But you don’t stop there. You realize that it’s a mistake to aim for a better life, if it comes at the cost of worsening someone else’s. So, you get creative. You decide to play a more difficult game. You decide that you want a better life, in a manner that will also make the life of your family better. Or the life of your family, and your friends. Or the life of your family, and your friends, and the strangers who surround them. What about your enemies? Do you want to include them, too? You bloody well don’t know how to manage that. But you’ve read some history. You know how enmity compounds. So, you start to wish even your enemies well, at least in principle, although you are by no means yet a master of such sentiments.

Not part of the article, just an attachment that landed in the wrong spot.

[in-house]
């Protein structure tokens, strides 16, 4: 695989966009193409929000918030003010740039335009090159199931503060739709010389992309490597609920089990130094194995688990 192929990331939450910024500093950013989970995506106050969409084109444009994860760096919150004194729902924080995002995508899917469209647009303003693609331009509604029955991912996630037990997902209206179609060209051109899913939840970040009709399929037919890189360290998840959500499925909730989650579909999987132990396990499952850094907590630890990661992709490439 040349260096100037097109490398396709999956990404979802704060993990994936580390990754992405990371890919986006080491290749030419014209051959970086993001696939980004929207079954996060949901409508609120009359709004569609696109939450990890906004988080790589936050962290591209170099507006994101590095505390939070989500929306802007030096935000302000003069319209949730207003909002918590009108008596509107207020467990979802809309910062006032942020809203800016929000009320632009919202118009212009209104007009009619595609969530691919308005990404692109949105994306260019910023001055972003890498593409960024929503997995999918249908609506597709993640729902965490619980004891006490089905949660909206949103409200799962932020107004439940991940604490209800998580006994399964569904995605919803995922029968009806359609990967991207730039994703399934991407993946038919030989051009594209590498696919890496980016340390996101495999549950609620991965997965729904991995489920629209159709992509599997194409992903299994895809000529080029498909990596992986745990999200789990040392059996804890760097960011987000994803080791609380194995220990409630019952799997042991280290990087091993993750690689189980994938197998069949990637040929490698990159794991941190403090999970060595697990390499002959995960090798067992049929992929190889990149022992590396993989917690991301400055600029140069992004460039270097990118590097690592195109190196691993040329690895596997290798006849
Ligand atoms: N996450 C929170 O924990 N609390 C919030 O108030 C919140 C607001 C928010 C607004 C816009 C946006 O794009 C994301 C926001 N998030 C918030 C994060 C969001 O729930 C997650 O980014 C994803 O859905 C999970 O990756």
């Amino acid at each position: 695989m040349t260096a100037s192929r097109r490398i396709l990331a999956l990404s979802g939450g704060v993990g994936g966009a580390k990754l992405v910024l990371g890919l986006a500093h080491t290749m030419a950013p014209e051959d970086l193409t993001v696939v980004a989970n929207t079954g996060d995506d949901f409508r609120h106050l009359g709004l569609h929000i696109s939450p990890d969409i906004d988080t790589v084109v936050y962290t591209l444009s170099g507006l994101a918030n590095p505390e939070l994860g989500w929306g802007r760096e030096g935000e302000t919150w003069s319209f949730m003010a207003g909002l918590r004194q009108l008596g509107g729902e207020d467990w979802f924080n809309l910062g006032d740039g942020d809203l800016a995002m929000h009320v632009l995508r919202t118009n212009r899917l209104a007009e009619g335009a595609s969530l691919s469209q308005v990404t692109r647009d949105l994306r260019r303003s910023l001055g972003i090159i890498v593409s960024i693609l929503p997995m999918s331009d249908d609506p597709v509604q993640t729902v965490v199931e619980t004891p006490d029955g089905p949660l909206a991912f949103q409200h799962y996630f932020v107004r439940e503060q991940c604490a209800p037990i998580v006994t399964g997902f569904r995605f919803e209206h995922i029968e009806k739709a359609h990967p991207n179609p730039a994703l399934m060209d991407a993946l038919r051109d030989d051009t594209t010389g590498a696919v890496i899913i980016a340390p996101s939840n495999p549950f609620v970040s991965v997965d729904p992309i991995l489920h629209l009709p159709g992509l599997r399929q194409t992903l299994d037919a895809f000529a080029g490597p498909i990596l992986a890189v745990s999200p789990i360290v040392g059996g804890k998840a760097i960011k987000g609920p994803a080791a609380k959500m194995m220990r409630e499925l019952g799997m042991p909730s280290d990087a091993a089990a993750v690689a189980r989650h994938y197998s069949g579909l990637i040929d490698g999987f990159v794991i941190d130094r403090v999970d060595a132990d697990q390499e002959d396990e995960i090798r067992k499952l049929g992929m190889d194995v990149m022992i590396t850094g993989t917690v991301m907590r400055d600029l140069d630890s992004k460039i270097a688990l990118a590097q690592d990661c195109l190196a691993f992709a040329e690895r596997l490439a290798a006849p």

And the direction of your sight changes. You see past the limitations that hemmed you in, unknowingly. New possibilities for your life emerge, and you work toward their realization. Your life indeed improves. And then you start to think, further: “Better? Perhaps that means better for me, and my family, and my friends—even for my enemies. But that’s not all it means. It means better today, in a manner that makes everything better tomorrow, and next week, and next year, and a decade from now, and a hundred years from now. And a thousand years from now. And forever.”